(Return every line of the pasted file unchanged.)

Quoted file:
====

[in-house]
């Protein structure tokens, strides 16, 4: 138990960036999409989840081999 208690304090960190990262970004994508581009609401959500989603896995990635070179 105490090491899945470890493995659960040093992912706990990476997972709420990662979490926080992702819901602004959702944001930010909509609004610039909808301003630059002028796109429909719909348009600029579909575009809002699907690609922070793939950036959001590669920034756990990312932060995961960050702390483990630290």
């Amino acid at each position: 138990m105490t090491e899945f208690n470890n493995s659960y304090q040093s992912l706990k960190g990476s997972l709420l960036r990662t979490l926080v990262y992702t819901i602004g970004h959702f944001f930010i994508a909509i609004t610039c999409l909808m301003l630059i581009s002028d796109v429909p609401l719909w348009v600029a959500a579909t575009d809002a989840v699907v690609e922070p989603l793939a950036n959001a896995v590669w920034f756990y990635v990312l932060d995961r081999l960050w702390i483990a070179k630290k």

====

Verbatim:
[in-house]
């Protein structure tokens, strides 16, 4: 138990960036999409989840081999 208690304090960190990262970004994508581009609401959500989603896995990635070179 105490090491899945470890493995659960040093992912706990990476997972709420990662979490926080992702819901602004959702944001930010909509609004610039909808301003630059002028796109429909719909348009600029579909575009809002699907690609922070793939950036959001590669920034756990990312932060995961960050702390483990630290």
């Amino acid at each position: 138990m105490t090491e899945f208690n470890n493995s659960y304090q040093s992912l706990k960190g990476s997972l709420l960036r990662t979490l926080v990262y992702t819901i602004g970004h959702f944001f930010i994508a909509i609004t610039c999409l909808m301003l630059i581009s002028d796109v429909p609401l719909w348009v600029a959500a579909t575009d809002a989840v699907v690609e922070p989603l793939a950036n959001a896995v590669w920034f756990y990635v990312l932060d995961r081999l960050w702390i483990a070179k630290k």